June 2017 Main Meeting
This month Mr. Richard Chan,
Product Manager - Brand Memory at Samsung Australia, paid us a visit to take us into a deep dive of their SSD (solid state drive) range. Samsung introduced their consumer range of SSDs with the 470 series in 2010. The series came in three sizes 64 GB, 128 GB, and 250 GB.
In 2011, they introduced the 830 series which became the number one seller in several countries. Richard said the 830 series “drove Samsung SSD into the main stream” of SSD development.
That success was followed by the 840 series EVO released in 2012.
Core of the Samsung innovation in the 840 series was Samsung’s TurboWrite technology.
It used a 12 GB part of the drive as a simulated Single Level Cell (SLC), creating a form of read/write cache which would then write to the permanent memory while the disk was idle. TurboWrite increased the speed of access to the drive dramatically.
Richard showed the ad they made with a high-performance car maker to illustrate the speed.
In 2014 Samsung introduced the 850 series.
Quoting from the press release “The Samsung 850 PRO delivers blazing-fast speeds and exceptional endurance:”
Then in September 2015 came the 950 series.
This series saw the first use of Non-Volatile Memory Express memory or NVMe in consumer SSDs.
Richard explained that NVMe allows the drive to talk directly to the CPU without going through the CPUs southbridge or I/O controller. To quote Richard “What this means is a much higher bandwidth is available”.
With advances in CPU speed that 90MB soon became the bottleneck.
So Samsung introduced the SATA SSD delivering speeds of 550MB/s.
However even that speed became a problem, so with the introduction of the new 960 series Samsung looked at NVMe to enhance the chip’s performance.
Which delivered a 4000 MB/s performance boost.
The new 960 Pro can deliver up to 3500 MB/s, that’s bytes, not bits, per second making it one of the fastest SSDs on the market. Richard pointed out the EVO was not far behind at 3200 MB/s.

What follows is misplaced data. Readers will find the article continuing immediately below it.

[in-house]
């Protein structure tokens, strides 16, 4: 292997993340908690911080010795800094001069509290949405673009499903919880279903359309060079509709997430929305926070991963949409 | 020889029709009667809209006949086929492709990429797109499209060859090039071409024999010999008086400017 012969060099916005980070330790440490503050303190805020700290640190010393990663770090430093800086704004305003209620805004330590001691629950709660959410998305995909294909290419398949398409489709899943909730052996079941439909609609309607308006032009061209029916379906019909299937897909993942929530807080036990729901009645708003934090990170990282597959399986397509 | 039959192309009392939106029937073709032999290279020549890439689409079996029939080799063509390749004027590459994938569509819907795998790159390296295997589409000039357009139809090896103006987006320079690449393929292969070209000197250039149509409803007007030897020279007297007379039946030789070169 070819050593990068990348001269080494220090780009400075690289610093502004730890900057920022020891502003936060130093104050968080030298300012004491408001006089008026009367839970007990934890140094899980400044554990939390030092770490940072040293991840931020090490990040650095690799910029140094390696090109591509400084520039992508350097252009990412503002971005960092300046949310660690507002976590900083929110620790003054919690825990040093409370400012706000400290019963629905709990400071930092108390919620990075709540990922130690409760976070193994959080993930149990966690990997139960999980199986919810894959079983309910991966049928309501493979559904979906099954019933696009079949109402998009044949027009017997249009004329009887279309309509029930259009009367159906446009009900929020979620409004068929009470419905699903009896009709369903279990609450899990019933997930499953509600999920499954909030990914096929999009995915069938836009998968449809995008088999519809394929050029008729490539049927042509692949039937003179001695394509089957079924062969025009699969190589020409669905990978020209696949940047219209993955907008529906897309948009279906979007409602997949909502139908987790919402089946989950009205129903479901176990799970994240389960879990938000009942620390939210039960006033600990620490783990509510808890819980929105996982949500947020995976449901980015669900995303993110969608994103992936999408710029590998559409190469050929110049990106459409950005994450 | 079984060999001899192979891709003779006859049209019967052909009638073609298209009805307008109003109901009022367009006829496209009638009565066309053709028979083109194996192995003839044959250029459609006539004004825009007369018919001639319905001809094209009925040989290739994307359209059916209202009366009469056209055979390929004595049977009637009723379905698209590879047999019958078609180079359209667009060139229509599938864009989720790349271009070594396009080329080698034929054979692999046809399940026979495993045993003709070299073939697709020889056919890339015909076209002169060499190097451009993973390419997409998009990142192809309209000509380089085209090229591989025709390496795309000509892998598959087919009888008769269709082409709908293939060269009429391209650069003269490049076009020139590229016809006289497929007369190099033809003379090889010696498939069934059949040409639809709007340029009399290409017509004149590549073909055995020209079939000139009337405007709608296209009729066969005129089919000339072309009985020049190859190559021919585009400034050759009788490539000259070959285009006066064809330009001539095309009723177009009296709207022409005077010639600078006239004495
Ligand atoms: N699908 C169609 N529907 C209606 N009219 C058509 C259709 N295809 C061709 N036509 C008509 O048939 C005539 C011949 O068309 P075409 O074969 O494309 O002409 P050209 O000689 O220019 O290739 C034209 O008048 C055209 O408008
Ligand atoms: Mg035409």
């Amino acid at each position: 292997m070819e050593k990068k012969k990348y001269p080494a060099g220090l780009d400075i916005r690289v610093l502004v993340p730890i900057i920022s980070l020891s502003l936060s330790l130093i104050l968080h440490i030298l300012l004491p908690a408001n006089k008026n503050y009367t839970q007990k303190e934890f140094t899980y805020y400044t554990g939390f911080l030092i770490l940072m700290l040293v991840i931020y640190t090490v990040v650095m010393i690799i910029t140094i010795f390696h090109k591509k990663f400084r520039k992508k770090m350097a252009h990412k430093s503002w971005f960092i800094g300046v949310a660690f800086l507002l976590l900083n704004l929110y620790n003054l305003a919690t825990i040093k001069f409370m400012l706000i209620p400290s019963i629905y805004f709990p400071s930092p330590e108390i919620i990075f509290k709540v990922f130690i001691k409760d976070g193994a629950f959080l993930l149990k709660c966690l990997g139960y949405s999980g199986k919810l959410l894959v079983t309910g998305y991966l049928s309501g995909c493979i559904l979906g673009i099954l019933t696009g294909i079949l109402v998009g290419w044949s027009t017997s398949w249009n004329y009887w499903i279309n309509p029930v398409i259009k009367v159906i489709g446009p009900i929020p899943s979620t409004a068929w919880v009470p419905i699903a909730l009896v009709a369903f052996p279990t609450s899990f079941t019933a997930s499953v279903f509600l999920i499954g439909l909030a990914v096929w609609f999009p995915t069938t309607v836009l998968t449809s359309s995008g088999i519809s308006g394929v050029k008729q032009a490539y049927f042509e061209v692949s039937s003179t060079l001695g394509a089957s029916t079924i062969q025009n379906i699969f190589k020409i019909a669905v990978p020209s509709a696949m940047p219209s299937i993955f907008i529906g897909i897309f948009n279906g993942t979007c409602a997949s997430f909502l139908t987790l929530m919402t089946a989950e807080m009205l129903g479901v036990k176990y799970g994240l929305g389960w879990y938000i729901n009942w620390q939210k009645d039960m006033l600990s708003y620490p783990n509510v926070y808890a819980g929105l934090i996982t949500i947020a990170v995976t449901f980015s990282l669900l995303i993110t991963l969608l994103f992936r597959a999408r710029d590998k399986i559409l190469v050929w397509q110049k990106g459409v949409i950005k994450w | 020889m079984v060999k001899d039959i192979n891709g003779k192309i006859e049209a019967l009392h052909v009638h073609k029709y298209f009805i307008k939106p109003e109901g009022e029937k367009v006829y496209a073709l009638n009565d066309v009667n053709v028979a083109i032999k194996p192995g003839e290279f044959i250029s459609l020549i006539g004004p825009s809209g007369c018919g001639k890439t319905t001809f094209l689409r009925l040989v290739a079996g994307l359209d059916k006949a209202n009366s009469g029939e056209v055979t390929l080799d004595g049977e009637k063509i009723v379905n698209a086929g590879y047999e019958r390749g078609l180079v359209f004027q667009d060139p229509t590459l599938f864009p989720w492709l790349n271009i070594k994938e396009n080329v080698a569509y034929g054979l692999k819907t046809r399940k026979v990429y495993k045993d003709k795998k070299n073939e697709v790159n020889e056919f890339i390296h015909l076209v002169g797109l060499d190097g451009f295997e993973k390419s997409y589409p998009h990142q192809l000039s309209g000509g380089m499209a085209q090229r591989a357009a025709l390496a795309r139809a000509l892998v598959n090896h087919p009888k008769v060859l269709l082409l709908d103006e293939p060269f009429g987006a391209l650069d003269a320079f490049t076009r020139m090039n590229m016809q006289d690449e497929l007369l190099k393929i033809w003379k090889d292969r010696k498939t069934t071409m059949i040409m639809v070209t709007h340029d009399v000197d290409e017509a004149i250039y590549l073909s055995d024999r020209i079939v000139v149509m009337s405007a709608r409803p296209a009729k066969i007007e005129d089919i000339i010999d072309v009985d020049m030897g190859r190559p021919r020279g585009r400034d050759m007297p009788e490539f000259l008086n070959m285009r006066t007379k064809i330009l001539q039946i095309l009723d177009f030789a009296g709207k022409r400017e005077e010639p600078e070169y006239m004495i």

The new 950 and 960 series came with a new controller, the Polaris 5 core which
created “significant processing power for the SSD” and the new NVMe technology allowed an increasing in the TurboWrite performance by increasing the available cache.
Heat dispersion is always a problem and it gets significantly worst as the size of the chip decreases. Samsung have come up with a unique solution. A heat spreading label. Its a thin 1mm layer of copper on the back of the label.
And to control it Samsung has its own firmware.
To complete the development Samsung also produced their own drivers.
This diagram is taken from the press release.
Deep Memory Dive
Richard then took a deep dive into the Samsung memory technology to explain just how innovative the 960 series was.
Richard showed how Samsung brought together the V-Nand structure with the new NVMe memory access controls. Samsung had introduced the V-Nand structure in the 850 series.
We started with a brief history of memory capacity. In the 1990s a 1 GB capacity sat in a 120 Nano Metre (NM) space, by 2013 a 64 GB capacity would sit in a 1 NM space.
This decrease in size created a problem of data corruption. The problem with such a tight space is data starts to bleed across the tiny gaps.
Samsung’s solution was found in mobile phone construction and how it layered memory to create a 3D model.
Richard likened it to the “moving from houses (2D) to apartments (3D)“.
That third generation V-Nand chip technology can has given the Samsung SSD a chip with 48 layers, in 16 stacks giving 768 layers in total, all within a 1 mm space. These chips are available in the 950 and 960 series SSDs.
That gave the SSD a breakthrough in capacity
Using this layer technology, the 960 series can deliver a 2 TB size.
Samsung is looking to continue this development and as more layers are added the chip capacity will increase.
Tonight, Richard arrange with Samsung to provide a 1TB 960 PRO SSD valued at $819
Our other prizes
Our lucky 960 Pro winner
Our other winners